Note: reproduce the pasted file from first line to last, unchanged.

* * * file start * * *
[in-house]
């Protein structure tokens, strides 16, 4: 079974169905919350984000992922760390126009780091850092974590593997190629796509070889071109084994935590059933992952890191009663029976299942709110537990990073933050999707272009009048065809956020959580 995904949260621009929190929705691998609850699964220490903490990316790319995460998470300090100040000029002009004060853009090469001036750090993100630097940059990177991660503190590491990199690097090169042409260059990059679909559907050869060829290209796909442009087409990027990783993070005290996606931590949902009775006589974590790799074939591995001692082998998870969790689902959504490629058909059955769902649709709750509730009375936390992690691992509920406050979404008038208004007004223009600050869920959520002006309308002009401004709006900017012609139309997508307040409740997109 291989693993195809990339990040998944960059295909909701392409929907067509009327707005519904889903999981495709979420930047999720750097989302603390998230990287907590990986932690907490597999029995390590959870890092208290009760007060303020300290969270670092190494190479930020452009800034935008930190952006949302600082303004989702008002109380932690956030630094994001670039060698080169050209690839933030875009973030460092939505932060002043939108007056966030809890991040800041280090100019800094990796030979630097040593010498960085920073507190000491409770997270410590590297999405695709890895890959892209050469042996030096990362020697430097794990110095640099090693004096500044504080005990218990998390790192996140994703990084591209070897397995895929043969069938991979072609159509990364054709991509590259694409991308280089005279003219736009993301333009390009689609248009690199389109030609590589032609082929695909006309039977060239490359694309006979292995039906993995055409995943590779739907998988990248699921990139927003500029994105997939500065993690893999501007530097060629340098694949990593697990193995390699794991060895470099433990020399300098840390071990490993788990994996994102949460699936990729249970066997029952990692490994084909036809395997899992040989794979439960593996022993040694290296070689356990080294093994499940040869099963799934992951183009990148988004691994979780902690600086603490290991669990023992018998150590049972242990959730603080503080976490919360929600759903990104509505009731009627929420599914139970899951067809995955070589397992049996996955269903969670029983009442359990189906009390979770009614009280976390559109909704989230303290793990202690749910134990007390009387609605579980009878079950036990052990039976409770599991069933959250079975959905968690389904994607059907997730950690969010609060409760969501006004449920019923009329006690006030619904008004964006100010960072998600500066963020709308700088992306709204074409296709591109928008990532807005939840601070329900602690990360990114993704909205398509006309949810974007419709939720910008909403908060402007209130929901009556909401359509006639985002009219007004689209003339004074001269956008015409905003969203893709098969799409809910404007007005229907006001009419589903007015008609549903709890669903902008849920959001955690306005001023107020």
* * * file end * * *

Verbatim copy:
[in-house]
């Protein structure tokens, strides 16, 4: 079974169905919350984000992922760390126009780091850092974590593997190629796509070889071109084994935590059933992952890191009663029976299942709110537990990073933050999707272009009048065809956020959580 995904949260621009929190929705691998609850699964220490903490990316790319995460998470300090100040000029002009004060853009090469001036750090993100630097940059990177991660503190590491990199690097090169042409260059990059679909559907050869060829290209796909442009087409990027990783993070005290996606931590949902009775006589974590790799074939591995001692082998998870969790689902959504490629058909059955769902649709709750509730009375936390992690691992509920406050979404008038208004007004223009600050869920959520002006309308002009401004709006900017012609139309997508307040409740997109 291989693993195809990339990040998944960059295909909701392409929907067509009327707005519904889903999981495709979420930047999720750097989302603390998230990287907590990986932690907490597999029995390590959870890092208290009760007060303020300290969270670092190494190479930020452009800034935008930190952006949302600082303004989702008002109380932690956030630094994001670039060698080169050209690839933030875009973030460092939505932060002043939108007056966030809890991040800041280090100019800094990796030979630097040593010498960085920073507190000491409770997270410590590297999405695709890895890959892209050469042996030096990362020697430097794990110095640099090693004096500044504080005990218990998390790192996140994703990084591209070897397995895929043969069938991979072609159509990364054709991509590259694409991308280089005279003219736009993301333009390009689609248009690199389109030609590589032609082929695909006309039977060239490359694309006979292995039906993995055409995943590779739907998988990248699921990139927003500029994105997939500065993690893999501007530097060629340098694949990593697990193995390699794991060895470099433990020399300098840390071990490993788990994996994102949460699936990729249970066997029952990692490994084909036809395997899992040989794979439960593996022993040694290296070689356990080294093994499940040869099963799934992951183009990148988004691994979780902690600086603490290991669990023992018998150590049972242990959730603080503080976490919360929600759903990104509505009731009627929420599914139970899951067809995955070589397992049996996955269903969670029983009442359990189906009390979770009614009280976390559109909704989230303290793990202690749910134990007390009387609605579980009878079950036990052990039976409770599991069933959250079975959905968690389904994607059907997730950690969010609060409760969501006004449920019923009329006690006030619904008004964006100010960072998600500066963020709308700088992306709204074409296709591109928008990532807005939840601070329900602690990360990114993704909205398509006309949810974007419709939720910008909403908060402007209130929901009556909401359509006639985002009219007004689209003339004074001269956008015409905003969203893709098969799409809910404007007005229907006001009419589903007015008609549903709890669903902008849920959001955690306005001023107020």